Our scripture focus in this year’s UCLEW reminds us that the victory that Christ offers is not cheap. It is a victory that cost Christ his own life and his very blood.  It is a victory that required one to be betrayed, to suffer and to die without family or friends so that that the greatest enemy whom we call sin can be defeated. It is a victory that reconciled us with God – – – a victory that brought us freedom to draw near to God without condemnation.  It is a victory that enables us and empowers us to rise above vain conceit and selfish ambitions and realize that the world does not revolve around us – – –  a victory that opens our eyes to see  that without Christ in our lives, everything is meaningless and chasing after the wind.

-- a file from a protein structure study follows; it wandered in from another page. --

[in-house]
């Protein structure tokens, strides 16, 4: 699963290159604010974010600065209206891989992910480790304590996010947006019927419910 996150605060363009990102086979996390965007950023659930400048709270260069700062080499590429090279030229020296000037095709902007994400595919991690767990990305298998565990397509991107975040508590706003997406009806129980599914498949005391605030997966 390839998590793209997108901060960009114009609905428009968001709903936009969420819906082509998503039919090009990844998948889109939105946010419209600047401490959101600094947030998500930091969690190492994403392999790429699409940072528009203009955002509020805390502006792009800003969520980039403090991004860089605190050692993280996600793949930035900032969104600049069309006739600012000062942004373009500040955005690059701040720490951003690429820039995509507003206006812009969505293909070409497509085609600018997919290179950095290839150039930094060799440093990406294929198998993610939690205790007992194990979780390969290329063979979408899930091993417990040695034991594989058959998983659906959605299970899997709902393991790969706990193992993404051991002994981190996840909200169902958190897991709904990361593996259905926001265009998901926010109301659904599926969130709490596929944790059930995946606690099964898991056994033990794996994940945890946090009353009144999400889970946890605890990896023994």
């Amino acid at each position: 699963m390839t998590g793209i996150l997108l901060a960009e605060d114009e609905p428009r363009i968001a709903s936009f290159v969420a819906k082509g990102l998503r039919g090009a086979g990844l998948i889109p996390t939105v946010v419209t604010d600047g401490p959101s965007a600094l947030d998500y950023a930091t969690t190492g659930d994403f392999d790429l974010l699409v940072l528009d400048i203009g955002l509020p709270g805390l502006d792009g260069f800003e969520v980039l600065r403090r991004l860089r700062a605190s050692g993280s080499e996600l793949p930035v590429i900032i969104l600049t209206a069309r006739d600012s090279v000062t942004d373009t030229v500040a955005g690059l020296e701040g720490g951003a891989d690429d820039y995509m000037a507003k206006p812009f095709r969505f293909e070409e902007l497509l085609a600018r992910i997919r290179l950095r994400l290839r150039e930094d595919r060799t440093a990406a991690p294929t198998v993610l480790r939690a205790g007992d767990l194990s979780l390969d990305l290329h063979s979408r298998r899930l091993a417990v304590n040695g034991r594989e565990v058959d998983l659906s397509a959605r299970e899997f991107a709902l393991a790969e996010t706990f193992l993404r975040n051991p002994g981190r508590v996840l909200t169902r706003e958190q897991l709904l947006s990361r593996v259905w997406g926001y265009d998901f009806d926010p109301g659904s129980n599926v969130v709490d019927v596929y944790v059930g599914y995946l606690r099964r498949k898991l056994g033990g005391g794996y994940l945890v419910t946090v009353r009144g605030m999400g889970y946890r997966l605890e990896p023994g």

Billy Graham was asked, who was the greatest Christian who ever lived – – – and his answer was Apostle Paul, the author of the 2/3 of  New Testament Bible.  As you remember, Paul started as a very prominent, well-respected, zealous follower of Judaism.  Guided by his passion for the faith that was passed on to him by his forebears, Paul’s greatest obsession was to completely eradicate the growing Christian movement.  Paul felt that the followers of Christ disgraced the very foundations of the very belief system of his nation.   His obsession was disturbing and violent.  He would go as far as dragging followers of Jesus – – – men and women to the streets, making sure that they are hurt, humiliated and harassed.   But we all know what happened.  God had other plans for him.  Paul had a powerful conversion while he was on his way to one of his anti-Christian “operations.”  The conversion was powerful enough to change him completely – – – from one who hated Christ to one who lived and died for him.  Paul never had riches to boast.  He says in 1 Cor. 11: 30, “ If I have to “brag” about myself, I’ll brag about the humiliations that make me like Jesus.”   In that same chapter he enumerates his sufferings as a follower of Christ  – – – the beatings, the torture, the sleepless nights;  the days he had nothing to eat; the public humiliation; the betrayal of close friends – – – all for the sake of Christ.  How quickly we can forget what real victory is not – – – it is not about power – – – not about control – – not about manipulation – – -not about domination – – – not about lording over the weaknesses and miseries of others.  Genuine victory is a precious and costly gift to us, purchased by nothing but the blood of Jesus Christ – – – a gift that we cannot afford to throw away, but a gift  that will  forever remind us that  in Christ, we are truly more than victors – – – victors over our own greed, our vanity and our insatiable love for ourselves.  Christ does not call us to be superheroes in this world.  He calls us to be servants of Christ – – – forgiven because of the blood of Christ,  rooted and grounded in a sincere relationship with him, anchored on God’s Word,   ready to sacrifice, to be authentic, to live in the tenets of true faith  and willing to embrace the reality that no matter what we do, we will always be at the mercy of God – – – in need of his strength, his wisdom, his rescuing power, his purpose and his love.  Amen.